It is now obvious that climate change has altered the rain patterns in the region. In earlier decades, Karachi rains were elusive. Some years it hardly rained at all and when it did it was nowhere near the colossal amounts seen in recent times. The increasing temperature of the water in the Arabian Sea means that cyclones will form more often, and the greater the number of cyclones, the bigger chance there is of cyclones hitting Karachi. If a city cannot handle heavy rains, imagine how utterly wrecked it would were it to be hit directly by a cyclone.

Karachi, this forlorn megacity that 20 million people call home, is in a deplorable shape. A Dickensian manifestation of vast inequalities, squalid neighbourhoods squeeze between wealthy localities that are home to walled compounds within which the wealthy can hide their money and themselves. The truly rich have power generators and then back-up generators such that they never have to experience the swampy heat of the rainy season. It is possible to live in Karachi without ever living in Karachi.

That, however, is the story of the very wealthy. Most of Karachi, living in makeshift slums or small apartments in high-rises, suffers agonies every day. These folks will be failed by the city’s administrators all over again. To add to the thoughtless misery of it all, television channels will insist on saying ‘mausam khushgawar hogaya’ (the weather has turned pleasant) again and again as the water rises. Everyone is supposed to stop worrying about their homes being flooded yet again and to fry pakoras instead. What’s a few inches of water soaking your living room sofa if you can sit on it and eat plate after plate of pakoras? That it appears is what the city’s administration feels as it watches the city collapse into a sodden mess.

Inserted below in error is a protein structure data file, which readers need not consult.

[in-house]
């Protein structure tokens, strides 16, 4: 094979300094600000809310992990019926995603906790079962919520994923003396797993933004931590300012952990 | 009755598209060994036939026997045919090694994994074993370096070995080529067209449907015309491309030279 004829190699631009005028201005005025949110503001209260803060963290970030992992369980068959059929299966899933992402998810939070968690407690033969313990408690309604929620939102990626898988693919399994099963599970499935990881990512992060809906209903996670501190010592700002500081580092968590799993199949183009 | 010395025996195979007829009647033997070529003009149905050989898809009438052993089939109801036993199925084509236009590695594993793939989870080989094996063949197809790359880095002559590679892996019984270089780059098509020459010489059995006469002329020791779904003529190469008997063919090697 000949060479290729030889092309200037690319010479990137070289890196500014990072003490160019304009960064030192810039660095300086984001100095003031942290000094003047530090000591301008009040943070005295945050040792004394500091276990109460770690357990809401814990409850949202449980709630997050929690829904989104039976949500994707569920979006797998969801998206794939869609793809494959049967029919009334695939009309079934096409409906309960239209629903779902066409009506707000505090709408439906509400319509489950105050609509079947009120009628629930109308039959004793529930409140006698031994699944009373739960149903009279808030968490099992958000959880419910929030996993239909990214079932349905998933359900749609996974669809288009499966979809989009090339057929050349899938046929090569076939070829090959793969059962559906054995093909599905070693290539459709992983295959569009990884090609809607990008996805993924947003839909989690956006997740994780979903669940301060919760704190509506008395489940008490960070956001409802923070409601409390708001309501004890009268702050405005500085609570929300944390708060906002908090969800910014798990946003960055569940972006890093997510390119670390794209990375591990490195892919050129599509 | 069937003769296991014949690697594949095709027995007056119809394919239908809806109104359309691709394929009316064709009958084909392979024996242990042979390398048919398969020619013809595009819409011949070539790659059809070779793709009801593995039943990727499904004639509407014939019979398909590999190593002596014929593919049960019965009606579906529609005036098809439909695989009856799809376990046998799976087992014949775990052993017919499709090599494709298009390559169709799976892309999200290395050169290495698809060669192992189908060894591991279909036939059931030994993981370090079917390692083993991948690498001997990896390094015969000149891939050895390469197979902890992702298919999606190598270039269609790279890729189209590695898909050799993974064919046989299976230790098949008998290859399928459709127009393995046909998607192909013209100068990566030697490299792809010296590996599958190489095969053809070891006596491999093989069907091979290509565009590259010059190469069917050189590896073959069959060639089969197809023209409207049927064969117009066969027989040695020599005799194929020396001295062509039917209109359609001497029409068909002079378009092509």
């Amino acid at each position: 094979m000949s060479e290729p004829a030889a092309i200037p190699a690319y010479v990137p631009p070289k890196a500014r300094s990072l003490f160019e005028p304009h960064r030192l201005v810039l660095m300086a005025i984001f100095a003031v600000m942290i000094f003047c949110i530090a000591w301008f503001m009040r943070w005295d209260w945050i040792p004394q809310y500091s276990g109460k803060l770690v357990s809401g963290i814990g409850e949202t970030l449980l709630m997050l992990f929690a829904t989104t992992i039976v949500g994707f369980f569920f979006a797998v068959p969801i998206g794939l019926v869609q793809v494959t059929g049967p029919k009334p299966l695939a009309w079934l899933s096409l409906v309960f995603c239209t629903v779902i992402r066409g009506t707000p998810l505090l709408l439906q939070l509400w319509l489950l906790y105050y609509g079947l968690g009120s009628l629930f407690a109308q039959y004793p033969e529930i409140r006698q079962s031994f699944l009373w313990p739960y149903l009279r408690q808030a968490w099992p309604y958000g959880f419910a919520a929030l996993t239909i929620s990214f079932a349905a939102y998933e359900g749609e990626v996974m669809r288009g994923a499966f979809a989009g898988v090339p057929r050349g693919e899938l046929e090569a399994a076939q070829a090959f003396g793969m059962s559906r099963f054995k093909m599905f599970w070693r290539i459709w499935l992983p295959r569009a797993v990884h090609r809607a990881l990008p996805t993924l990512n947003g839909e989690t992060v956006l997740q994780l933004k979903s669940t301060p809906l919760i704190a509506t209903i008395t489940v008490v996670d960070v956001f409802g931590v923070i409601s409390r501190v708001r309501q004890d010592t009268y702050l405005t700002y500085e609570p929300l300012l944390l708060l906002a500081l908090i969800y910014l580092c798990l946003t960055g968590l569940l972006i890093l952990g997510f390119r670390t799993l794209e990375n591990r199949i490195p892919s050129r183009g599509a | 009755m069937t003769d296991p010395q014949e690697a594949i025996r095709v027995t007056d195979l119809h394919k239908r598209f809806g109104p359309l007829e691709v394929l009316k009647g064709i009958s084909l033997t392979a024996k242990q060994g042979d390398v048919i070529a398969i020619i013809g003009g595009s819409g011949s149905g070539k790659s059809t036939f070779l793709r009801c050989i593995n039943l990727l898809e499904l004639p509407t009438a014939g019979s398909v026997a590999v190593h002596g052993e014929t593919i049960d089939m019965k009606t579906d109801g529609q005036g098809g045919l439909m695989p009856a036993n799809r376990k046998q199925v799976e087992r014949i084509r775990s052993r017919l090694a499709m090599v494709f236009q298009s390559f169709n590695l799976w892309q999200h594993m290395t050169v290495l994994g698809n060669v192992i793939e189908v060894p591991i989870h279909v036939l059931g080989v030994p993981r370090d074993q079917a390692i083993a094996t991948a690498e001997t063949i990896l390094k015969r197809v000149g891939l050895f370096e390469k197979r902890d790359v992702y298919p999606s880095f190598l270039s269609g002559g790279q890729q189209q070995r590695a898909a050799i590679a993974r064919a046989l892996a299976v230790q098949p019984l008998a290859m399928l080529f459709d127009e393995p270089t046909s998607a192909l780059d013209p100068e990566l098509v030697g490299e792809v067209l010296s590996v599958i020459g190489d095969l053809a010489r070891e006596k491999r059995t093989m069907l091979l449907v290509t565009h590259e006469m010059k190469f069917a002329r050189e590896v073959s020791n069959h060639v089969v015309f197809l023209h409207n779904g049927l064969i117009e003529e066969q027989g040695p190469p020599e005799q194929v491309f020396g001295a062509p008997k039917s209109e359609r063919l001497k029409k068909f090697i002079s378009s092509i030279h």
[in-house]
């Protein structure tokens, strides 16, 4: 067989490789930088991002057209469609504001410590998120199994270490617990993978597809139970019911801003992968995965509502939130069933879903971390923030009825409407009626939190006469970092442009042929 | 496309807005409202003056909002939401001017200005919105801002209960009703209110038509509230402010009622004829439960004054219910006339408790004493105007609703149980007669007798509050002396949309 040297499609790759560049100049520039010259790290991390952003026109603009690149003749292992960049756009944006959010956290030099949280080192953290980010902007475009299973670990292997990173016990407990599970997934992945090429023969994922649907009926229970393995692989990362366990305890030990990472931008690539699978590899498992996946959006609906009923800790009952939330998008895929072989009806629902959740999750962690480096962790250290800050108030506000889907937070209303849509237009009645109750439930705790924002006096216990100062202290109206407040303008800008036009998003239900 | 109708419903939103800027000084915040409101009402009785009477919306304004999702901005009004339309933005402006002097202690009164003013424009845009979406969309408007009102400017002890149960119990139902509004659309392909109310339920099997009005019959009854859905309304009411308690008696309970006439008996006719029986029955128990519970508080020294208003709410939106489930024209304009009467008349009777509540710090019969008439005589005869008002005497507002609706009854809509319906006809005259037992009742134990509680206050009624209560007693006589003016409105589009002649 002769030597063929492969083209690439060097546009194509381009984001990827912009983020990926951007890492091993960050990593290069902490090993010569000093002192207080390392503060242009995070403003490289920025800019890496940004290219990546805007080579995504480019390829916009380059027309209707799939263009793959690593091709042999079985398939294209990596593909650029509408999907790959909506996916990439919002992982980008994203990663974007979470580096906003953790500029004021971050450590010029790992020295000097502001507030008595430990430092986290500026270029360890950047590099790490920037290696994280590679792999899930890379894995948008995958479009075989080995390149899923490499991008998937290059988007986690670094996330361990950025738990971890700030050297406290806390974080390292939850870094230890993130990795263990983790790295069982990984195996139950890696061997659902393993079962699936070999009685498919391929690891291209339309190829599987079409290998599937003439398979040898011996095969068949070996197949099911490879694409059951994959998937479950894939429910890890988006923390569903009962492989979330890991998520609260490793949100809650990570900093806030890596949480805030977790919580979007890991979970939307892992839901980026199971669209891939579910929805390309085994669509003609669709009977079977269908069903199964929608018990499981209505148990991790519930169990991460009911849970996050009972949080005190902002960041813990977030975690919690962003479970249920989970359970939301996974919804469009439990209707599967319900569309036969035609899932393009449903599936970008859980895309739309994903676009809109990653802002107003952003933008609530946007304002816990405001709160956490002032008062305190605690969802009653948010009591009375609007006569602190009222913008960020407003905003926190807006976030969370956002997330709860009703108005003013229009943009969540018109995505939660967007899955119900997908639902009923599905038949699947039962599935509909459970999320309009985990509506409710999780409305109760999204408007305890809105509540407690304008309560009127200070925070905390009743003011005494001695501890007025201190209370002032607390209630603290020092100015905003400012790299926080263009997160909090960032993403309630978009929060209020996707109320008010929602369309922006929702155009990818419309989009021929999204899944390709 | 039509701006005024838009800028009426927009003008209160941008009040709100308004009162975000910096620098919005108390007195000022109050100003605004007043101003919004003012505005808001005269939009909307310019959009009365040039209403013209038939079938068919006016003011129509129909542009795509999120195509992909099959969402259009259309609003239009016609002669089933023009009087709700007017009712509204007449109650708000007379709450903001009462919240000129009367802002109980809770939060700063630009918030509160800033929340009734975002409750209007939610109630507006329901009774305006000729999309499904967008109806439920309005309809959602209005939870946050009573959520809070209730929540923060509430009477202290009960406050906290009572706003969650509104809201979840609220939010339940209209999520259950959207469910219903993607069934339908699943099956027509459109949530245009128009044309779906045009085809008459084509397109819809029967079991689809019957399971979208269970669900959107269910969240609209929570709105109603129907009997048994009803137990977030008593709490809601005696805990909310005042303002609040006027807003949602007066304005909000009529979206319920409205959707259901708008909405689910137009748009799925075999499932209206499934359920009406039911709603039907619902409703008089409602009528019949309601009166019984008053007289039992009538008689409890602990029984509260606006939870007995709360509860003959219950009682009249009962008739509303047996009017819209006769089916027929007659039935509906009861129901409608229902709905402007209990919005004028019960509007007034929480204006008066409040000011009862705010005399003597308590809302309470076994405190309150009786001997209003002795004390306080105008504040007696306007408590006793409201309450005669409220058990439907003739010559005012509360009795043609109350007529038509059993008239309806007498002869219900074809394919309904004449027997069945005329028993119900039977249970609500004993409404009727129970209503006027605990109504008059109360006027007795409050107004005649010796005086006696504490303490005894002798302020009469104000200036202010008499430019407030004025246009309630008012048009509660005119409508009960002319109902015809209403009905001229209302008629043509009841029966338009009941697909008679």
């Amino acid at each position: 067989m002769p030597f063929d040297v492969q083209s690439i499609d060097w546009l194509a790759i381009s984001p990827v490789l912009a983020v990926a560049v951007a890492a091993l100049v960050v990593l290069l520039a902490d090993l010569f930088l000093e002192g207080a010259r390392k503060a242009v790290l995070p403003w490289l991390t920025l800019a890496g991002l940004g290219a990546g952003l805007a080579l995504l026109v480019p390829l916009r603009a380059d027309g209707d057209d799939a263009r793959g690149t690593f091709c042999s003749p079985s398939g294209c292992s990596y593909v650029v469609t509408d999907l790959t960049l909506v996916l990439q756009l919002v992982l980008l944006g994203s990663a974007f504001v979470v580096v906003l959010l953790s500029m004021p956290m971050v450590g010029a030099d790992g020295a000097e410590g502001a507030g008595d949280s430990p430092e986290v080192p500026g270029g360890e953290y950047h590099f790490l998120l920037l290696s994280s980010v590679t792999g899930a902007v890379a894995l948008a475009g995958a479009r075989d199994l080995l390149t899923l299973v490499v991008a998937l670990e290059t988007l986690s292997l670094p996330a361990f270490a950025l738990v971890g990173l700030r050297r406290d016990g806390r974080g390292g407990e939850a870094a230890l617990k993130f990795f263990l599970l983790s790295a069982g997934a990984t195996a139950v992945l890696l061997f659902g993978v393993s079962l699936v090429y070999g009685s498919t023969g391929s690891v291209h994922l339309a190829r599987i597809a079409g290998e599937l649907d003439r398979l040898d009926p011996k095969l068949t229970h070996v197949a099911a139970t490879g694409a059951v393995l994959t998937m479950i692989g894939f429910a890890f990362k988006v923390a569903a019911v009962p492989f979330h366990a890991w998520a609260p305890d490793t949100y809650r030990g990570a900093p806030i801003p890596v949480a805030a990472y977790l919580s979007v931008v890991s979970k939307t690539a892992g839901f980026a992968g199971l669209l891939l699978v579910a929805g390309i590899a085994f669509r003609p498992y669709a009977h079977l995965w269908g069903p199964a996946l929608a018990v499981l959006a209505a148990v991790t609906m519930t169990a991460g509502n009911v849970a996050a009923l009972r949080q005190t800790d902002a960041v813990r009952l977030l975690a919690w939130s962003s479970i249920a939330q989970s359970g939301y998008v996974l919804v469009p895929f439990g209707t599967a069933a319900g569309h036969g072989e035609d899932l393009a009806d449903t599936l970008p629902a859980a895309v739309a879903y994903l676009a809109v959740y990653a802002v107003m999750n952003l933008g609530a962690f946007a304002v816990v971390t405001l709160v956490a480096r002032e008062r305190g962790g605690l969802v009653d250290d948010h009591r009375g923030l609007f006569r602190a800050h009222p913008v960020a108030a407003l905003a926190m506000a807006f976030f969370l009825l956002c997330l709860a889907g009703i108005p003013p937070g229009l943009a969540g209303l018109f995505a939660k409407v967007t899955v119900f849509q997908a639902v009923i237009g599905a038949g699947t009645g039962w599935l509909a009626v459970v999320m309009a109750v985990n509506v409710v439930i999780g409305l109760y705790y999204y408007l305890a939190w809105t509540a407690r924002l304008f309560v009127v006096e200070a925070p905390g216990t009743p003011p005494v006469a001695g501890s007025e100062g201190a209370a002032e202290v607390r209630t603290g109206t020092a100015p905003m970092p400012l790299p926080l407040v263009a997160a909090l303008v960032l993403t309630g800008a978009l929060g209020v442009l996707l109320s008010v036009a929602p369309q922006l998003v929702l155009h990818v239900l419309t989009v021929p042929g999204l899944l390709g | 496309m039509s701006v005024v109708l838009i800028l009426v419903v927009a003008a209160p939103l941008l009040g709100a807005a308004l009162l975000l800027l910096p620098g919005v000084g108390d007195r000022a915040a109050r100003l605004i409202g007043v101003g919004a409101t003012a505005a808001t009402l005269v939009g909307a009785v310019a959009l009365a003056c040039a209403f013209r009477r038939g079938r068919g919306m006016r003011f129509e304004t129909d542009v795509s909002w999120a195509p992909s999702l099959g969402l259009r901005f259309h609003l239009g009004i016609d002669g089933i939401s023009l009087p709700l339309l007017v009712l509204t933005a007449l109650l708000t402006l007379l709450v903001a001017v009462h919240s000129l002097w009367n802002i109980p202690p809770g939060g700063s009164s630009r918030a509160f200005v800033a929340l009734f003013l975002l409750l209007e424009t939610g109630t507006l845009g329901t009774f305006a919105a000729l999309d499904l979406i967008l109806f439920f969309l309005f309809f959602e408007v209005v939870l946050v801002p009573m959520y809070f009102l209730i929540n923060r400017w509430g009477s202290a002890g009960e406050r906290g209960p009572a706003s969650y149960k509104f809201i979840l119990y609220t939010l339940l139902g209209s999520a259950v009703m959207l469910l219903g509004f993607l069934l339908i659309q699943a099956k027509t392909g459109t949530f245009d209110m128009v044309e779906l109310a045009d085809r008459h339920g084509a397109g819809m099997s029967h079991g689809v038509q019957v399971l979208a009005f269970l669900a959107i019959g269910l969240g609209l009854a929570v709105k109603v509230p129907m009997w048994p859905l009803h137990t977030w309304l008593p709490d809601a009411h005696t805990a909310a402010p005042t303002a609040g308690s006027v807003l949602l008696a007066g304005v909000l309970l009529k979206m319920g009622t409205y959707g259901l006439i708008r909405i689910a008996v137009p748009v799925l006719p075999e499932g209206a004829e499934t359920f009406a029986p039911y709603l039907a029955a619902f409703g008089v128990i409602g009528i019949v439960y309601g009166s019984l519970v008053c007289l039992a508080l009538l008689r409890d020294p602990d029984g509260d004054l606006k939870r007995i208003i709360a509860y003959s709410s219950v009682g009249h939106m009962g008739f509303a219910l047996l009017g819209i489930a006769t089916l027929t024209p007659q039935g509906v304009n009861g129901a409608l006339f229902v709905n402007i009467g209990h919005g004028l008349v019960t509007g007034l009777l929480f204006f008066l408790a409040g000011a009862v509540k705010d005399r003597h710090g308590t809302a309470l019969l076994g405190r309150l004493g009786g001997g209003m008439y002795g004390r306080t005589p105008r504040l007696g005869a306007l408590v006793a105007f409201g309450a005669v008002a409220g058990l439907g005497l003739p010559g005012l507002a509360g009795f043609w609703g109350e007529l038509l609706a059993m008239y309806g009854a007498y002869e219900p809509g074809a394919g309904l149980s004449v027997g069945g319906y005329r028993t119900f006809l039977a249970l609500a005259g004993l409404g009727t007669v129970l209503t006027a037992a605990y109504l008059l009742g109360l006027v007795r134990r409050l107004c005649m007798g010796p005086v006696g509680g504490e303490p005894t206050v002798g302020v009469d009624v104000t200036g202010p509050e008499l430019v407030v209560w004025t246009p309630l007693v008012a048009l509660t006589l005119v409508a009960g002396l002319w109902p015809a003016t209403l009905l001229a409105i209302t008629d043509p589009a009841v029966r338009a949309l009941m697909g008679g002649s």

Who says hell has to be hot and dry? Karachi can show you a wet and water-logged hell that is just as miserable and relentless in its tortures. As the monsoon season approaches, the citizens of Karachi must prepare themselves. They should make sure they have food ready and stored. They should ensure they have batteries for flashlights, and the means to charge their phones if there is a power outage. If the showers are heavy, the first thing to be lost will be electricity.

It is smart to have a plan to deal with flooded streets, no electricity and consequently no Wi-Fi etc. One positive outcome of the absence of electricity is that one can stop watching television anchors discuss pakora recipes and insist that the weather is pleasant.

Karachiites have a right to be bitter and cynical about the rain. Every year in recent memory, the rains come and the city collapses. Suddenly, basic survival, basic hygiene, in fact basic life becomes difficult if not impossible to handle. Every year, an apathetic federal government watches while people suffer. This year will be no different. There will be no rain-fed romance between Islamabad and Karachi. The best the federal government can do for disaster-stricken Karachiites is offer up a plate of pakoras.

The writer is an attorney teaching constitutional law and political philosophy.